“Pennsylvania tests newborns for only a very limited number of diseases, and ranks at the bottom when compared to other states,” said DiGirolamo, chairman of the House Human Services Committee. “By expanding the program so that even more diseases and conditions are tested and finding a way to fund those tests, we can help to save the lives of children who otherwise have little hope of overcoming their illnesses. By the time many of the diseases included in other states’ screening programs are detected in Pennsylvania infants, it can likely be too late. This legislation we passed today will save lives, and I’m proud to play a small part in helping to make that happen.”
The committee unanimously reported out three bills. House Bill 1334, which DiGirolamo sponsored, would establish the Newborn Child Screening Program Account in the State Treasury and expand the number of diseases that are required to be tested, based on federal guidelines.
Under DiGirolamo’s legislation, the Department of Health is directed to impose a fee on birthing hospitals for each newborn child screened for heritable diseases, which will be deposited into the Newborn Child Screening Program Account. The fees collected will fund the tracking of screening outcomes, follow up and referral for treatment for identified infants up to the first year of life. Currently, the cost to screen for six diseases is about $24. To expand that list, the cost would only rise to a total amount of $60 per child and would likely be covered by insurance, Medicaid or the Children’s Health Insurance Program (CHIP).
In addition to the DiGirolamo bill, the committee reported out House Bill 1420, which would require pulse oximetry testing for newborns to help detect congenital heart defects, which are the most common birth defects across the nation; and House Bill 1654, which would add Krabbe disease and five other lysosomal storage disorders to the list of diseases to be screened at birth. Infants born with these disorders, which are caused by a deficiency of specific enzymes required for the breakdown of nutrients, appear normal at birth and symptoms do not usually show until the child is between three and six months old, often too late for treatment.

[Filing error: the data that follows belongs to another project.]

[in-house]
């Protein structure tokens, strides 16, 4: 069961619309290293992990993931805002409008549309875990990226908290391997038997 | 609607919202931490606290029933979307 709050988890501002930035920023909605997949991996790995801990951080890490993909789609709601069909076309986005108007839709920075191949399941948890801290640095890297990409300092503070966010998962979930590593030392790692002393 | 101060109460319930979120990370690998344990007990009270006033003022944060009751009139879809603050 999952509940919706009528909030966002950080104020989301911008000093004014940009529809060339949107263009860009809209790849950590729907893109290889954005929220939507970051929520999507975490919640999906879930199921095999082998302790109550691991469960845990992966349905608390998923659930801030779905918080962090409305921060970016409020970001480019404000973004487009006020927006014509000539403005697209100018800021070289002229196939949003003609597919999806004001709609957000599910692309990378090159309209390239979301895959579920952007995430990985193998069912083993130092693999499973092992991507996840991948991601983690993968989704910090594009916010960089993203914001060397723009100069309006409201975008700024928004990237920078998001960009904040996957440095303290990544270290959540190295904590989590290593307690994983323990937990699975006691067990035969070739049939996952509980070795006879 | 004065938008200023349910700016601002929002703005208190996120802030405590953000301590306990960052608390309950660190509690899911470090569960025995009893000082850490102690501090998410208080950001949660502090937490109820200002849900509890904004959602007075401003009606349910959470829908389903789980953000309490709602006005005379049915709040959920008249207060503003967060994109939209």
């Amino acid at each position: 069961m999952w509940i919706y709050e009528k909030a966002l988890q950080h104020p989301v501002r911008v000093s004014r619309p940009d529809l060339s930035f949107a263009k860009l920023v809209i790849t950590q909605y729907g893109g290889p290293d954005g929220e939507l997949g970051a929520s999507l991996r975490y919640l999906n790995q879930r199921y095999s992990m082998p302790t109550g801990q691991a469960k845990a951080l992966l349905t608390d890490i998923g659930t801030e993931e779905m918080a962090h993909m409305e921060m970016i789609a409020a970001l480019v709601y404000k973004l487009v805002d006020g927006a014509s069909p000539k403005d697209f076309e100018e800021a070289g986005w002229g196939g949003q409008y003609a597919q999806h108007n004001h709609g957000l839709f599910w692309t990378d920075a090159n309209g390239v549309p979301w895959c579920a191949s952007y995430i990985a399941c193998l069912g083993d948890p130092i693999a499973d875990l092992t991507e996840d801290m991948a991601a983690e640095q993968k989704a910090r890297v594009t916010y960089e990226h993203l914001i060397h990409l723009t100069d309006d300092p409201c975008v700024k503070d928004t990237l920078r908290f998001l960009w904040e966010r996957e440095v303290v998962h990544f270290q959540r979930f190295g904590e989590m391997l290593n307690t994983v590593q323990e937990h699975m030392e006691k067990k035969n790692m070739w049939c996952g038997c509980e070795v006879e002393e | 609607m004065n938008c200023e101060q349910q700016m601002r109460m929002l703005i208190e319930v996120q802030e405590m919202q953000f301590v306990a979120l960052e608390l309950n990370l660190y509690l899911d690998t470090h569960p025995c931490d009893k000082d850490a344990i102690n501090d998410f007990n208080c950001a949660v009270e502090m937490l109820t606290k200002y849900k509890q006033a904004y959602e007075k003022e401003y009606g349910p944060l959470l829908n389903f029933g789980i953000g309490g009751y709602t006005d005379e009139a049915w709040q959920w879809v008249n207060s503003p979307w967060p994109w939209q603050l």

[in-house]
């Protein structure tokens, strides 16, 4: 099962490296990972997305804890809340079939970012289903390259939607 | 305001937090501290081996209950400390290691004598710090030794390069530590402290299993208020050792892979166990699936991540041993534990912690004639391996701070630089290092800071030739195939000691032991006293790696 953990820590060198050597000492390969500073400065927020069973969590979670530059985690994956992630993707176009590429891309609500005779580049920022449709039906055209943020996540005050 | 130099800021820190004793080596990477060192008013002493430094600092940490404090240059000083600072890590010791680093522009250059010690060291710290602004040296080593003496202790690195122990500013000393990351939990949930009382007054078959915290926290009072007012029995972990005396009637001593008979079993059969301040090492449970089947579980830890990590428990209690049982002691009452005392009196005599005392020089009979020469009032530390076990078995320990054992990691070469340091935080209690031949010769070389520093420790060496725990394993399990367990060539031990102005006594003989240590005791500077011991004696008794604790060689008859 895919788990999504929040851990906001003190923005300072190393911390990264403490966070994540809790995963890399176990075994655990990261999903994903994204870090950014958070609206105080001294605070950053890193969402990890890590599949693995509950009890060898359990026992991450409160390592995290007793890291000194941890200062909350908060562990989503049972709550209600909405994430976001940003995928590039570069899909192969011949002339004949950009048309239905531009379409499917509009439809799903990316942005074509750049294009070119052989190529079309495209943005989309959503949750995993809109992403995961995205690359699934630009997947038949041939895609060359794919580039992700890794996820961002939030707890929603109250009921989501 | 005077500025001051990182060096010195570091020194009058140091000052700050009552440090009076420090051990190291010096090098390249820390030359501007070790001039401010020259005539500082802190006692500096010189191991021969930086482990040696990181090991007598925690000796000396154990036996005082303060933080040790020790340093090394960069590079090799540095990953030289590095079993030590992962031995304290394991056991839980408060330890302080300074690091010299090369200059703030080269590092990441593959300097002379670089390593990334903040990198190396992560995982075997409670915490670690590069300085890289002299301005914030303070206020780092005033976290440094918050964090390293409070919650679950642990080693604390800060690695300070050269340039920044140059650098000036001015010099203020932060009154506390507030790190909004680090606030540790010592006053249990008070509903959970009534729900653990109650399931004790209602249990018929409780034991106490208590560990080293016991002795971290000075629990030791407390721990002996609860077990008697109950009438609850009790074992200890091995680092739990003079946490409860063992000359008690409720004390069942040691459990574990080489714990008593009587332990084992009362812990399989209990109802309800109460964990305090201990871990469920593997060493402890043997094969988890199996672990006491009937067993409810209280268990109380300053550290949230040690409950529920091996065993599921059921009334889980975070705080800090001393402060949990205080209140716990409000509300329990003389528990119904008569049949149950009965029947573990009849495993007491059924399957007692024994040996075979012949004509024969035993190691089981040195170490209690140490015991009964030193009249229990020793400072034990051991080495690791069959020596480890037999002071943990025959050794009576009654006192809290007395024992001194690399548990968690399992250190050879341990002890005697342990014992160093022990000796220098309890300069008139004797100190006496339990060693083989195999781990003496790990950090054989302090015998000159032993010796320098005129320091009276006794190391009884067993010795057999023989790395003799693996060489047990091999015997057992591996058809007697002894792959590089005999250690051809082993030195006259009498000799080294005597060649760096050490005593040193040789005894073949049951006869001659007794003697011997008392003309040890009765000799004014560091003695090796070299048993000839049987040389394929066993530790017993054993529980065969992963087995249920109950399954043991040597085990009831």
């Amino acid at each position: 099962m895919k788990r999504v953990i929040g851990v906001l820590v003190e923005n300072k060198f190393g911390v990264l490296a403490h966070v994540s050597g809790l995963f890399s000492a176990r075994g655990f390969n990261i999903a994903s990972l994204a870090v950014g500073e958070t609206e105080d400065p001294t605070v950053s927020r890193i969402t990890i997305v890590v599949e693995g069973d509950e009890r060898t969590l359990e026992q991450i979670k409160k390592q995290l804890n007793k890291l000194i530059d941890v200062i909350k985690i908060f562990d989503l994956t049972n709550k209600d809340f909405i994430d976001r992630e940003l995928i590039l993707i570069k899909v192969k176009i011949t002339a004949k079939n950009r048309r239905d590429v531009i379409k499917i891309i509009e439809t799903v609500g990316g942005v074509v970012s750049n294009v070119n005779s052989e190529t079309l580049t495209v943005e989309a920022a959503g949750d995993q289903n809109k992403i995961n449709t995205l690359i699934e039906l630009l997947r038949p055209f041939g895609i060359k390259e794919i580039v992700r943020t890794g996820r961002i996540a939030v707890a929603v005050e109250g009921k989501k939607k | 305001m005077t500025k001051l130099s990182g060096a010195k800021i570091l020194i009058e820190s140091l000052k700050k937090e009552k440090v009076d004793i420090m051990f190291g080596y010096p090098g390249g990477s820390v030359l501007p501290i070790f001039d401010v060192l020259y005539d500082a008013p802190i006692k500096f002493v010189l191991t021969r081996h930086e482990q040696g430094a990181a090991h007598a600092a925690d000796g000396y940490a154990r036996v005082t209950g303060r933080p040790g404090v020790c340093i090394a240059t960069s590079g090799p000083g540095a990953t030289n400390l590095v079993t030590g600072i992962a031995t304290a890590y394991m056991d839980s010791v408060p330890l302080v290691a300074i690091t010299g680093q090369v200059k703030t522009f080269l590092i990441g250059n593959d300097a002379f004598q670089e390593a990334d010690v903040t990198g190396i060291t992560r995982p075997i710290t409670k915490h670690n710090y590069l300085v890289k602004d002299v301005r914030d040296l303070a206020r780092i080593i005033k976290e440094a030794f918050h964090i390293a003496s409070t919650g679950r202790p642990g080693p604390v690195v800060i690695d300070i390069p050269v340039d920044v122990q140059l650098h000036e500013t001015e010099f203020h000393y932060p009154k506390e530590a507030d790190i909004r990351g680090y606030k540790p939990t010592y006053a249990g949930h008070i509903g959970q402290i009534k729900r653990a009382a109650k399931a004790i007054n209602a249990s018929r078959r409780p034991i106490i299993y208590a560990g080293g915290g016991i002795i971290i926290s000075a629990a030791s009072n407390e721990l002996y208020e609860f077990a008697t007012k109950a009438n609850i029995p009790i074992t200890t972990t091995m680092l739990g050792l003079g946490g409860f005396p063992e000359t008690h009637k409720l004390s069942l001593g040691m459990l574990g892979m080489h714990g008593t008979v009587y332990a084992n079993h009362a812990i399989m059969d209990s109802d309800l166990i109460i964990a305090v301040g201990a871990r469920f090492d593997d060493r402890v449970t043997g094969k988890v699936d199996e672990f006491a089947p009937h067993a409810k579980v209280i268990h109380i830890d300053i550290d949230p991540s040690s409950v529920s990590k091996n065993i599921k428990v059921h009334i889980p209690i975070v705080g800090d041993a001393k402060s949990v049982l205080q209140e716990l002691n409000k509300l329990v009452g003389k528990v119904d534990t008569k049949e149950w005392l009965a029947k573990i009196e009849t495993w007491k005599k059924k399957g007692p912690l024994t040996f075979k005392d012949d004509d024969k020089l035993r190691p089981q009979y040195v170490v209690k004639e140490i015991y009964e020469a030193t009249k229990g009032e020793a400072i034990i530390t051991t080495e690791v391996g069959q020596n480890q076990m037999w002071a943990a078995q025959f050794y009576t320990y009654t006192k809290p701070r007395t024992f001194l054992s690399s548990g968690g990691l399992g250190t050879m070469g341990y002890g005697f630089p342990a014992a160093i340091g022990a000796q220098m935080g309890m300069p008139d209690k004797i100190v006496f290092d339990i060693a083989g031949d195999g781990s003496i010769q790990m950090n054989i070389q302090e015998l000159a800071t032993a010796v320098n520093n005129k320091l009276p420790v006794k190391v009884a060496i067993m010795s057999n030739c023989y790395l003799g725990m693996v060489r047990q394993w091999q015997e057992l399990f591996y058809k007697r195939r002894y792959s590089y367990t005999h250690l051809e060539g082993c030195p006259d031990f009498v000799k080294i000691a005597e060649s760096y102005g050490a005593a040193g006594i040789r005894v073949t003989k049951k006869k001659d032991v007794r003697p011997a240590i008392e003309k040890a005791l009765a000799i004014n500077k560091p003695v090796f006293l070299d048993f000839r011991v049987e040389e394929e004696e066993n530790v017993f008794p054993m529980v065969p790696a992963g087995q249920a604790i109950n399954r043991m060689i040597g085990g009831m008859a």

Under current law, all newborn children are screened for six genetic and metabolic diseases and screening for an additional 22 genetic and metabolic diseases is recommended. When screening results are abnormal, the Department of Health provides follow-up services including case management, confirmatory testing, assessment, diagnosis and referral. The Newborn Child Screening and Follow-up Program is funded through federal and state dollars.
DiGirolamo explained that early detection and treatment of genetic and metabolic diseases often means the difference between severe physical disability, intellectual disability or possible death and the ability to live a normal life. No dollar amount can be placed on the lifelong costs to families and infants with a missed diagnosis. However, the lifelong cost to support an individual with an intellectual disability has been estimated to be $1,014,000 over and above the costs to support an individual with no disability.
“As technology improves, more infants can be identified and treated, preventing lifelong disability and possible death,” DiGirolamo said. “With early detection and treatment the long-term effects of these diseases will be less detrimental to the child and family and the financial impact less burdensome.”
The bills now heads to the full House for consideration.
Pictured, State Rep. Gene DiGirolamo at the Oct. 21 press conference with Rep. Angel Cruz (D-Philadelphia), author of one of the bills, and Jim Kelly, Hall of Fame quarterback and founder of the Hunter’s Hope Foundation, which raises awareness of Krabbe disease.
House GOP photo